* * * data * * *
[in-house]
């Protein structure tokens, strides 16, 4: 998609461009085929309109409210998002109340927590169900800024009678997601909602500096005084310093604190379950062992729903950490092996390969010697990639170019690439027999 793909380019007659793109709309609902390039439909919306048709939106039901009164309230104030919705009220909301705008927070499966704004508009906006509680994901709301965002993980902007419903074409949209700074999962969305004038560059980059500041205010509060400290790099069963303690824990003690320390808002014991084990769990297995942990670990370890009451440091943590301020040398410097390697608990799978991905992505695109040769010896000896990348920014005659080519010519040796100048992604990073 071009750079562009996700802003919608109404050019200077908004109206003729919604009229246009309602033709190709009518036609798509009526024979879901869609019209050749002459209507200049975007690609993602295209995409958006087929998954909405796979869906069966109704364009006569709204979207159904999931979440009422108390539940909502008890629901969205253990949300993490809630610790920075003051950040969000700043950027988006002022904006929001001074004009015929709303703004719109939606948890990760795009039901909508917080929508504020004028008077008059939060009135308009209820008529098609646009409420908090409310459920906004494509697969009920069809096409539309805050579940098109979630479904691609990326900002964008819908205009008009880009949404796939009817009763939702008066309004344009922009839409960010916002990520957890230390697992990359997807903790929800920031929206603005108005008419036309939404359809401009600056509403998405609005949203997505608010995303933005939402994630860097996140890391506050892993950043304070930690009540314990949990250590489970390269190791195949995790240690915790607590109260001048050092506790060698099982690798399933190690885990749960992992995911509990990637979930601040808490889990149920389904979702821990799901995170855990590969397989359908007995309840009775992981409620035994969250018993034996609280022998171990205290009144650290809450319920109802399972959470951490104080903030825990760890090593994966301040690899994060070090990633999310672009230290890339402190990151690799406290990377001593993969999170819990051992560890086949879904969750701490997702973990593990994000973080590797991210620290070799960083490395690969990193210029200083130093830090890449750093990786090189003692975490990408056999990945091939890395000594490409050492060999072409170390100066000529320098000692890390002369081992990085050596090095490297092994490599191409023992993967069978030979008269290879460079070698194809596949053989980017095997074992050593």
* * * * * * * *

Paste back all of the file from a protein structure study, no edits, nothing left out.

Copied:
[in-house]
């Protein structure tokens, strides 16, 4: 998609461009085929309109409210998002109340927590169900800024009678997601909602500096005084310093604190379950062992729903950490092996390969010697990639170019690439027999 793909380019007659793109709309609902390039439909919306048709939106039901009164309230104030919705009220909301705008927070499966704004508009906006509680994901709301965002993980902007419903074409949209700074999962969305004038560059980059500041205010509060400290790099069963303690824990003690320390808002014991084990769990297995942990670990370890009451440091943590301020040398410097390697608990799978991905992505695109040769010896000896990348920014005659080519010519040796100048992604990073 071009750079562009996700802003919608109404050019200077908004109206003729919604009229246009309602033709190709009518036609798509009526024979879901869609019209050749002459209507200049975007690609993602295209995409958006087929998954909405796979869906069966109704364009006569709204979207159904999931979440009422108390539940909502008890629901969205253990949300993490809630610790920075003051950040969000700043950027988006002022904006929001001074004009015929709303703004719109939606948890990760795009039901909508917080929508504020004028008077008059939060009135308009209820008529098609646009409420908090409310459920906004494509697969009920069809096409539309805050579940098109979630479904691609990326900002964008819908205009008009880009949404796939009817009763939702008066309004344009922009839409960010916002990520957890230390697992990359997807903790929800920031929206603005108005008419036309939404359809401009600056509403998405609005949203997505608010995303933005939402994630860097996140890391506050892993950043304070930690009540314990949990250590489970390269190791195949995790240690915790607590109260001048050092506790060698099982690798399933190690885990749960992992995911509990990637979930601040808490889990149920389904979702821990799901995170855990590969397989359908007995309840009775992981409620035994969250018993034996609280022998171990205290009144650290809450319920109802399972959470951490104080903030825990760890090593994966301040690899994060070090990633999310672009230290890339402190990151690799406290990377001593993969999170819990051992560890086949879904969750701490997702973990593990994000973080590797991210620290070799960083490395690969990193210029200083130093830090890449750093990786090189003692975490990408056999990945091939890395000594490409050492060999072409170390100066000529320098000692890390002369081992990085050596090095490297092994490599191409023992993967069978030979008269290879460079070698194809596949053989980017095997074992050593």